For a one-time major-league prodigy Jeff Stone, a return to the bootheel was only natural.

Field of Broken Dreams 

For a one-time major-league prodigy Jeff Stone, a return to the bootheel was only natural.

Page 6 of 8

The job turned out to be more trying than he'd expected. Unlike placid Wardell, some Pemiscot County towns have pervasive crime problems. A quarter of its residents live below the poverty line. Areas of Hayti, a tiny town 10 miles down the highway, look as bleak as city slums. Stone found himself regularly dodging bullets -- including 16 on his last day on duty, when he and his partner were ambushed.

"It's nothing to get shot over," Stone says of his law-enforcement efforts. "The best thing about that job? Leaving it."

Stone found a more suitable, if still stressful, occupation in late 1994, when the erstwhile man of steal became a man of steel at the Nucor-Yamato mill in Blytheville, Arkansas. He worked on a loading dock without breaks at the nonunion job until he moved up from the shipping department to an inspector position. His 12-hour shifts saw him coming or going at 3 or 4 a.m.

But he still wasn't through with baseball.

In 1995, the Phillies' Giles called Stone and asked him to attend spring training as part of the replacement roster the team was assembling in case of a seasonlong strike. He initially declined, but he reconsidered after a conversation with his former coach and hometown mentor, Bob McCulloch. "Give it your best shot," McCulloch had urged one evening. Later that night, McCulloch had a stroke. He died two days later, at age 61.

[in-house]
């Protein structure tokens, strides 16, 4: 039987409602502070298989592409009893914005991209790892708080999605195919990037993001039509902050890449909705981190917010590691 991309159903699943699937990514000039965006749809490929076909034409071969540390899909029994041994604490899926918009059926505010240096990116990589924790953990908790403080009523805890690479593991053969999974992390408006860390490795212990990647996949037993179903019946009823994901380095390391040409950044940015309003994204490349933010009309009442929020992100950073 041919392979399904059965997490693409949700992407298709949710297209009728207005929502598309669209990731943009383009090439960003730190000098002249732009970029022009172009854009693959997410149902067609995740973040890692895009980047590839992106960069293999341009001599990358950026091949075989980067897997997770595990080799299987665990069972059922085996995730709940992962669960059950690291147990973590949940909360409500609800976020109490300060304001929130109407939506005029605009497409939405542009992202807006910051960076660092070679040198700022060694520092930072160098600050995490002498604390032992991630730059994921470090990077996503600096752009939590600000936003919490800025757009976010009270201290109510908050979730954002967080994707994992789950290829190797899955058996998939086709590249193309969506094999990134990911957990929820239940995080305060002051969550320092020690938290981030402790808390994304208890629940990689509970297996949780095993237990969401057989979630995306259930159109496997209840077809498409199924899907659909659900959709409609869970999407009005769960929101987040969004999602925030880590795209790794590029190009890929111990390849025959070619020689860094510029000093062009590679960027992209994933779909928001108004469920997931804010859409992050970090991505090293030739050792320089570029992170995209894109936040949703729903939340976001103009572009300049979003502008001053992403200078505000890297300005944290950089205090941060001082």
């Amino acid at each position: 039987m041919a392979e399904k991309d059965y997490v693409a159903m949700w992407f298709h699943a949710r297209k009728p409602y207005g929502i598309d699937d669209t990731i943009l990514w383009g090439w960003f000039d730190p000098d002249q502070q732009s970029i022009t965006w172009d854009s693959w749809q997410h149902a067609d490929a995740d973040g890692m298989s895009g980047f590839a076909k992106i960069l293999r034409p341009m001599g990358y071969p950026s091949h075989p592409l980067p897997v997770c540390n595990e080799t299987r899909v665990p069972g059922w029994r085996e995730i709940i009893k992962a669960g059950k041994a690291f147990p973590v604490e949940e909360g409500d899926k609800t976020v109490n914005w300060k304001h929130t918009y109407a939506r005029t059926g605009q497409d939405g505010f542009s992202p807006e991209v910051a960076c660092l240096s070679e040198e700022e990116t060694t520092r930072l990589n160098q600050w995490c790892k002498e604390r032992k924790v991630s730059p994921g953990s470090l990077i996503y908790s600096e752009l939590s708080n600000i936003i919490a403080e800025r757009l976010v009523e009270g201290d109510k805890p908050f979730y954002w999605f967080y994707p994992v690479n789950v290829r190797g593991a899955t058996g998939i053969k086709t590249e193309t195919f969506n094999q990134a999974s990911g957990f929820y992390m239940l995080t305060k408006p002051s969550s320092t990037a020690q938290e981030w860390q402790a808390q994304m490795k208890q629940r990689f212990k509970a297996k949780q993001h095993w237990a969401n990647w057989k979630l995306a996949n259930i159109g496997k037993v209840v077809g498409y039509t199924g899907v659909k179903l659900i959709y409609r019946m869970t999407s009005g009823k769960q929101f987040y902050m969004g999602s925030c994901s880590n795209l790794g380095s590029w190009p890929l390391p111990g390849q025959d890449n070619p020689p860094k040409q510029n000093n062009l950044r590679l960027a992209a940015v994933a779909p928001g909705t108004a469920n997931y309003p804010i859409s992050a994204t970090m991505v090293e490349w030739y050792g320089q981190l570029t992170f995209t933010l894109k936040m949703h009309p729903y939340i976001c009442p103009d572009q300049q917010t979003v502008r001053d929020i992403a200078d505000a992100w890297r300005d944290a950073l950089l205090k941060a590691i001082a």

Stone decided to make the trip to Florida, using his three weeks of paid vacation from the plant. "I wasn't doing it to hurt the players union," he says. "I was doing it for Bob."

Stone was 34. It had been two years since he'd thrown a ball or swung a bat. The first time he stepped to the plate, he narrowly dodged a pitch that bore in on his head.

"I guess that's 'Welcome back to baseball,' he grumbled to reporters in the clubhouse after the game. "I shoulda stayed home."

Instead, Stone stayed put and hit well. He kept an anxious eye on labor developments and became uneasy when the replacement players remained active just days before the season was scheduled to start.

"I felt awkward," he recalls. "I wanted them to settle so I wouldn't have to do anything wrong. My baseball days were over. I just wanted a vacation."

While Stone felt a sense of loyalty to the Major League Baseball Players Association, his Wardell roots prevented him from bemoaning the plight of big-money ballplayers. He never criticized the strikers directly, but he did blast a replacement player who dared to demand a raise.

"I read where that guy was griping about his salary, and that made me mad," Stone told The Philadelphia Inquirer. "Guys like that ought to try picking cotton, like I did when I was coming up. See how they like that."

When the regular players returned, Stone was ready to go back to work. "I want to get out of here," he told The Orlando Sentinel. "I'm tired of Florida."

No longer did Stone love baseball enough to play it anywhere under any conditions. He declined offers for minor-league contracts. It was finally time for him to leave the game behind.

But even back home in Wardell, peace has been hard to find. Stone, 43, now walks with a slight limp, the result of a car accident in 2001 -- another driver ran the only traffic light in town and hit Stone's Cherokee head-on. Stone suffered a broken hip (it's held together by a corrective metal rod) and a shattered ankle.

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